gillibrand.senate.gov

Part 1 of Roger McDonough's report:

The Senate voted Tuesday to proceed in their deliberations on immigration reform. KCPW’s Roger McDonough spoke with Mark Alvarez, a Salt Lake attorney, Spanish language radio host and Immigration Specialist with Telemundo Utah, to get an update on the reform process, and to hear about the human element often lost in the debate.

More than 200 protestors gathered on Saturday to denounce Utah’s so-called “Ag-Gag” law. The law, which was signed by Governor Herbert in 2012, prohibits unauthorized filming or photography at agricultural facilities. This weekend’s protest was organized after charges were filed – and then dropped –  against a woman who filmed activities at a slaughterhouse in Draper.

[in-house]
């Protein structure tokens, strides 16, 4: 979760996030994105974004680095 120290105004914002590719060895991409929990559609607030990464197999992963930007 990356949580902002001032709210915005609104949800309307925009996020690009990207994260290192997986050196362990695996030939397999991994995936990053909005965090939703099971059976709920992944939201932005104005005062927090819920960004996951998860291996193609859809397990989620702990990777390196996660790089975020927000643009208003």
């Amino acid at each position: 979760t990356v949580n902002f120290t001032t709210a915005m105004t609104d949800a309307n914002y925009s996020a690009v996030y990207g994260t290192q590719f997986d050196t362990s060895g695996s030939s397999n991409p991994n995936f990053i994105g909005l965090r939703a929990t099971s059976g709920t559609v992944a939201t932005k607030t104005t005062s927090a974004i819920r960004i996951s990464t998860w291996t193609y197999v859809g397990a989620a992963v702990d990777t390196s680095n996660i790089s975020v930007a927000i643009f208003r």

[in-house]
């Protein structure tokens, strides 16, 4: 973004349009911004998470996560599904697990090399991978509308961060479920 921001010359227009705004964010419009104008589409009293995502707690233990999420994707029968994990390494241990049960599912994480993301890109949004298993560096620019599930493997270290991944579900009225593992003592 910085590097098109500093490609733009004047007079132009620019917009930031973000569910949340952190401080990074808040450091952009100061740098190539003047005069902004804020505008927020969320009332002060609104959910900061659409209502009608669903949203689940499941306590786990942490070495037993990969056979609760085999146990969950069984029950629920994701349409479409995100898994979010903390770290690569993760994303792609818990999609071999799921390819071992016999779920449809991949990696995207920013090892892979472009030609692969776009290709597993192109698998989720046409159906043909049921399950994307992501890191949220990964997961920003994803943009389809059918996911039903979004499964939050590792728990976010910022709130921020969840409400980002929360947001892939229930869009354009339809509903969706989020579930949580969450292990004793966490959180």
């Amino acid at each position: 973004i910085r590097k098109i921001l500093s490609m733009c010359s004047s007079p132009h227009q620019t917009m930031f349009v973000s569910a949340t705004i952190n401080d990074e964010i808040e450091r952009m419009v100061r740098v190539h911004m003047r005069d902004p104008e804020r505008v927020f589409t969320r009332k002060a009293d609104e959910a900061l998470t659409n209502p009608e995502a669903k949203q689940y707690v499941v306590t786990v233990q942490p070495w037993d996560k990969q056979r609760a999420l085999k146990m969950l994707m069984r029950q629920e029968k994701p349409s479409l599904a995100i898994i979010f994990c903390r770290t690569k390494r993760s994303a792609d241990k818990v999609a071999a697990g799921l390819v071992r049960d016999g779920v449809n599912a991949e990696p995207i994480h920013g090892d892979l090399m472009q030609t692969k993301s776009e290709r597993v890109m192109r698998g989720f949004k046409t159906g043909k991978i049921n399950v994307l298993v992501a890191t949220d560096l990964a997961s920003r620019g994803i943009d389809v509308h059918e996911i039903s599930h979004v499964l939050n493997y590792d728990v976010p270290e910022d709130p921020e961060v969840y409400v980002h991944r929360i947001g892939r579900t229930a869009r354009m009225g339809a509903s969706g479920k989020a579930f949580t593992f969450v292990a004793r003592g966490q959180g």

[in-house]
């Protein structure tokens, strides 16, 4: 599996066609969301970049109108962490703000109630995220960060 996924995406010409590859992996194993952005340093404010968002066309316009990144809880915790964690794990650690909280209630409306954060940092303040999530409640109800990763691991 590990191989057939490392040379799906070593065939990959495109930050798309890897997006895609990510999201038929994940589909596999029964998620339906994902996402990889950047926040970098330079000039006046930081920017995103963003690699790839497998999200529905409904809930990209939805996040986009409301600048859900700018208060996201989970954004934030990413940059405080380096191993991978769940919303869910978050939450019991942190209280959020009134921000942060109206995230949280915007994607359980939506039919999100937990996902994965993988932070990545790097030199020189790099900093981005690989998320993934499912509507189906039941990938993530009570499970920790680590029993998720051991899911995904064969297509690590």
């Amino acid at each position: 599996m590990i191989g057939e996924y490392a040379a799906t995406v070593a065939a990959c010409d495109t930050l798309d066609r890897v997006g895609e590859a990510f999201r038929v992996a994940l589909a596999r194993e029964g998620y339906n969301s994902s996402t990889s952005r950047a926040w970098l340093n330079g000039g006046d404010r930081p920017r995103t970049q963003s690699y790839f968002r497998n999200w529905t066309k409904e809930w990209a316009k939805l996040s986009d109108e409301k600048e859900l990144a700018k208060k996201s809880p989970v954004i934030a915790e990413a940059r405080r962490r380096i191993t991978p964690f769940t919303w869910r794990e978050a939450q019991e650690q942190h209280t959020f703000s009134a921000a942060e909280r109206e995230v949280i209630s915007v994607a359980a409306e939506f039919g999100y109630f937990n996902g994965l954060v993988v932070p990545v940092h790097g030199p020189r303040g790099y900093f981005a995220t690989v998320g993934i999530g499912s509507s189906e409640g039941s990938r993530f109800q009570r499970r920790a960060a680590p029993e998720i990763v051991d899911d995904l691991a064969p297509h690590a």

A new agreement between the state of Utah and federal regulators means that Utah will have two health insurance marketplaces – one for individuals run by the federal government and one for small businesses run by the state through its existing “Avenue H” online health exchange.“We think other states might want to consider following the example we’re setting here and finding a fourth way, which we think for a variety of reasons provides a better option,” Gov. Herbert said. Listen to the full story here. 

A coalition of environmental and community organizations are asking the Utah Department of Transportation to reevaluate their proposal for the West Davis Corridor, a 24-mile highway that would skirt the Great Salt Lake to the north of the Farmington Bay Wildlife Management Area.

Tim Wagner is from the Utah Sierra Club and said that a draft plan by the Utah Department of Transportation to build a 4-lane highway along the banks of the Great Salt Lake is misguided.